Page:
buildings; per acre 100
(JO. 120 acres, G miles out; under ditch 2,200
01. 100 acres, 5 miles out; 15 acres plowed;
02. HO acres ten miles out; fine apple or
berry land 1,000
03. Forty acres, 0 miles out 700
Iu tlie Far-Famed Valley of
will take a contract to' mature, I nor
no one else can answer. The contract
I have I bought. My husband bus one
that be has had for a year, and accord
ing to indications, ft will uot mature
for four or five years. He will drop It
I saw a list of names of persons . Mr.
Coyle said had got money through this
company, but there Isn't a word of
truth in it. Jknnik Hixsoh.
Longfellow's beautiful epic to fie pre
sented by local talent. The ladies ' of
the Congregational church have com
pleted arrangements for the rendition of
Longf.Jlow's charming story of the
Acadians in pantomime at the opera
house Saturday evening, April 25, by
about seventy-five of the best talent of
Hood River. All the beautiful scenes
and delightful characters, the Norman
caps and kirtlea of homespun, the excit
ing events of the exile of the Acadians,
s well as the pathetic story of love and
faithfulness of Evangeline will be re
produced in a manner that will take
you back to the time when this America
of ours was new. The entire cast has
been secured and the entertainment
promises to be one of the best ever seen
in Hood River.
In Hood River valley, April 10, 1903,
to Mr. and Mrs. H. A. Hackett, a son.
In Hood River vallev, April 11, ' 1903,
to Mr. and Mrs. F.H Btagg, a daughter.
In Hood River valley, April 7, 1903, to
air. ami Mrs. J. r. Short, a daughter.
In Hood River valley. April 11, 1903,
to Mr. and Mrs. Roy Ellis, a son.
In Hood River, April 11, 1903, to Mr.
and Mrs. G. W. Gaston, a son.
In Hood River valley, Frankton dist
rict, April 11, 1903, Joseph, son of Mr.
and Mrs. Joseph Loses, aged 8 years and
Last Friday there were several squalls
of snow in Hood River, while the sur
rounding hills were mantled in white.
Now is the time
To use Squirrel Poison. We have it,
Now is the time
To SDrav vonr on lmnls. W Imvo
all kinds of spraying material for
sale at the lowest prices.
Now it the time
To purify your blood. We have
Sarsaparillas and all kinds of Spring
Don't forget the place. t
When you want anything in the
mtuu get it at
limits, cleared and
Spring Has Come,
ed another pifiv. tn-Hiines, Lemon
Fruit Growers' Union.
Always in the Lead.
Ship your strawberries with them and get the
The Spot Cash Grocery
Groceries, ' Salt Salmon,
Grain, Dry Herring,
Buckwheat Flour, Hominy,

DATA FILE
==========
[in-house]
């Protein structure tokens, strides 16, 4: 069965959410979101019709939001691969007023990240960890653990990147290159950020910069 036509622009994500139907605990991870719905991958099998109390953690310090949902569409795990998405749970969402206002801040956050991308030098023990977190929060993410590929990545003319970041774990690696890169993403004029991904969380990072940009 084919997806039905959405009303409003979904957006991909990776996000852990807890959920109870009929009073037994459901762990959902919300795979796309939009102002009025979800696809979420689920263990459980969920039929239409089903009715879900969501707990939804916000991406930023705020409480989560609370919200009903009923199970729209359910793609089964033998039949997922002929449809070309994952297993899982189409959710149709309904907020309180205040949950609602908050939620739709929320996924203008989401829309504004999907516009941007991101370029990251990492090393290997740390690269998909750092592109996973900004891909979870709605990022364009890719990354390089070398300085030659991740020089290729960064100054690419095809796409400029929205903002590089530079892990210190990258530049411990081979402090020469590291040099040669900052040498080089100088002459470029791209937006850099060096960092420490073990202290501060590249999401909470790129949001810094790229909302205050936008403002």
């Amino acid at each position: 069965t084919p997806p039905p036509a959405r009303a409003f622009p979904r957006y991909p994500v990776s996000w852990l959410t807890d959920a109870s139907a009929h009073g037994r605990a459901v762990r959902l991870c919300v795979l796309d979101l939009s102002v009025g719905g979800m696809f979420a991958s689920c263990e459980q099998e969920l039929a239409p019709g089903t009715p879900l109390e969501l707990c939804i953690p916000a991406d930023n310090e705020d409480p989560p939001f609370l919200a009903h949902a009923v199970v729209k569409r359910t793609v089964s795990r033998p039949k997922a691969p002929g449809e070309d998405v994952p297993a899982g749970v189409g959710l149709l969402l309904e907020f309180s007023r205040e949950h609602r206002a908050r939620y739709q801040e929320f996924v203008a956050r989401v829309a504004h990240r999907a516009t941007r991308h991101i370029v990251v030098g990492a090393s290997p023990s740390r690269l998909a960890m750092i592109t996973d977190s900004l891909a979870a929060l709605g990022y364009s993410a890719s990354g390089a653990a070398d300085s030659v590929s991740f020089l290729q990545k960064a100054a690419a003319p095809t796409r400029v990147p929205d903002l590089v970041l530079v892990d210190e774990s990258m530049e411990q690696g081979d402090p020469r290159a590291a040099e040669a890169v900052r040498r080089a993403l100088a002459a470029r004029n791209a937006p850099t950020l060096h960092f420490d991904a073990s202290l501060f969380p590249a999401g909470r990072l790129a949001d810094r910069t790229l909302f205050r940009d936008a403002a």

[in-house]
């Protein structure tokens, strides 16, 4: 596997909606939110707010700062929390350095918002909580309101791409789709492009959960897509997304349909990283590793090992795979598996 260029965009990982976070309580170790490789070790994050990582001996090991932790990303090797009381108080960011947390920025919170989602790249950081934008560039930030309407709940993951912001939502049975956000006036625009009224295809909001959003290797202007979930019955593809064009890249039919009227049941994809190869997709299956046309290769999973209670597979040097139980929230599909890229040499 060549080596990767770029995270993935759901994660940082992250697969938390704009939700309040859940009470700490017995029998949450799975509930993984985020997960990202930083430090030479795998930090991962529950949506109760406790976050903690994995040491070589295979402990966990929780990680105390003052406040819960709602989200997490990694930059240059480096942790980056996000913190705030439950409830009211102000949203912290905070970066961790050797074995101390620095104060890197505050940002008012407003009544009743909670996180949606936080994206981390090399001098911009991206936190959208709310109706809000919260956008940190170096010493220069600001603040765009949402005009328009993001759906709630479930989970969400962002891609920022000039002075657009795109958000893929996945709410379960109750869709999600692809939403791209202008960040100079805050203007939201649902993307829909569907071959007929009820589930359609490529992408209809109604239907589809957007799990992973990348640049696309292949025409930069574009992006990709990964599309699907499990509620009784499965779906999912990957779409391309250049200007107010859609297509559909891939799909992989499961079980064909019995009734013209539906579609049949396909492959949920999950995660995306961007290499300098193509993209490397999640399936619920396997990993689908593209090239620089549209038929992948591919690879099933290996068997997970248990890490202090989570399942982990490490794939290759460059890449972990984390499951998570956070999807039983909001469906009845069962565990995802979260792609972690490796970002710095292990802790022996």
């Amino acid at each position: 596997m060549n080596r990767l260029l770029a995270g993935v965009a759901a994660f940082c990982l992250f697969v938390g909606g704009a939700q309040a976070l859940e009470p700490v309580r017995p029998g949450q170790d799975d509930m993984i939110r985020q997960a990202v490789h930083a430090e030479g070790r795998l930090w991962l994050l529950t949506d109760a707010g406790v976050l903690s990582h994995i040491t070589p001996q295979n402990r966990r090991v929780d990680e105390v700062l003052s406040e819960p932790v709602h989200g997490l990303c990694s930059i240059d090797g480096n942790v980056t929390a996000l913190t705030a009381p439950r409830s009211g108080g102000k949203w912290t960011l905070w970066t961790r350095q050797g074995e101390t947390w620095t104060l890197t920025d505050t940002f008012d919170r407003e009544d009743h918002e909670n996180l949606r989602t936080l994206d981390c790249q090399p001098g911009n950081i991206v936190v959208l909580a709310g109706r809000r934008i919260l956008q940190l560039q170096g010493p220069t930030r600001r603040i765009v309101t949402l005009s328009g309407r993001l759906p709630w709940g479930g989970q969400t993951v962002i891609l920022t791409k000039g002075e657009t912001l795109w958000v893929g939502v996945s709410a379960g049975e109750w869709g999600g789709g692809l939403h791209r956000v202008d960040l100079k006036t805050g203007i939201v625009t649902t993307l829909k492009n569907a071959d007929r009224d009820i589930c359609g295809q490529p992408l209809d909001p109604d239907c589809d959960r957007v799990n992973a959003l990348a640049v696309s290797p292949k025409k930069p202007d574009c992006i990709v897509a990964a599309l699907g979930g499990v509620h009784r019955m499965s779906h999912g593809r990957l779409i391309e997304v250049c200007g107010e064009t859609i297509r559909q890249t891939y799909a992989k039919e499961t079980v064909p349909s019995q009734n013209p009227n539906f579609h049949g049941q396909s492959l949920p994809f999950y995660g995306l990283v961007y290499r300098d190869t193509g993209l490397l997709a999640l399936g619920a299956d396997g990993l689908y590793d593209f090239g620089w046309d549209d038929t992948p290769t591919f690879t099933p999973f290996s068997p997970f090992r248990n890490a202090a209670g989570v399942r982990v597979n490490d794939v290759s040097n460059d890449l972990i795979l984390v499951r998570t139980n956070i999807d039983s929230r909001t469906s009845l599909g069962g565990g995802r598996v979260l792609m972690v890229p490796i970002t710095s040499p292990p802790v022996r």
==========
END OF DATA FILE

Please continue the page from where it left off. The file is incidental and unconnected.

Butter, ' Eggs,
And all Country Produce
S. ID. BAET1ESS,
Doors and Windows.
ALL KINDS OF BUILDING MATERIAL,
Paints and Oils,
Furniture, Carpets, Beds and Bedding.
FUNERAL DIRECTOR AND EMBALMKR.
Fresh Bread, Cakes, Pies and Confections. Cig
ars, Fruits, Ice Cream, and Ice Cream Soda. Fresh
Oysters always on hand. White help only.
MRS. FRANCES BROWN, Prop'r.
Geo. D. Culbertson & Co.,
Ft Bl 3
, The largest list of Fruit and Berry Lands in
Hood River valley and White Salmon to select
from. Honest treatment w ill award you by plac
ing j'our property in our hands. Loans nego
HOOD RIVER, - - - OREGON.
G. E. WILLIAMS, Prop'r.
Pure Drugs, Toilet Articles,
PATENT MEDICINES, SPRAYING MATERIALS.
Prescriptions my Specialty. ;
Bargains in Real Estate.
8 acres, 3 miles from town; fine strawberry land;
good house and barn.
10 acres, 2 miles from town, all in strawberries;
a good bargain.
10 acres, 2 miles from town; 2 acres in straw
berries, balance in apple and prune orchard in full
bearing; free water.
1 acres, 3 miles from town; 3 in berries; bal
ance in cultivation. Flumes ready for irrigating.
80 acres, 9 miles from town; 30 in cultivation;
good improvements, good farm and apple land.
All can be irrigated.
20 acres, G miles from town; all in apple trees 2
' years old.
40 acres, 4 miles from town; 33 in cultivation;
good apple and clover land; can all be irrigated.
For prices and terms call on or address
H. F. JOCHIMSEN, Hood River, Or.
ONLY EYE TESTER.
I wish to let the people of Hood Hi ver know that I hare the only
Eye Tester on tbe Columbia river between The Dalles and Portland.
Come to me if you need spectacles, ant have your eyes tested so
that you can lie suited In glasses. If your eyes are not both the
same, It is sometimes necesaarv to have lenses ground, cylindrical
aud spherical. I have all my lenses jrrnimd by the very lest opti
cal company In America. They never fail to give satisfaction. And
I can sell tbvm for less than half what you would pay in Portland,
as my expenses are small. I have a way nf fixing ri in lewt lenses
that la my secret, by w hich they are imt easily broken. For com
pound stiKinatisiii no oue can I suited with lenses unless their
eyes are treated by a regular cye-tet nir Instrument, same as I have
lu C. H. TEMPLE-
Geo. F. Coe & Son
On and after April 1 will occupy
the brick store room in the Masonic
Temple annex, opposite the post of
fice, with our general line of goods.
JUST KECKIVKi;, a crate of
plain white Crockery, fancy shapes,
UP 2 DATE.
Aldon Chocolates, the best on tlie
market. A customer suid they left
bad taste. Why? lk'oatise he want-
and Hannnas, the BKST. Phone 581.
taken in exchange for goods.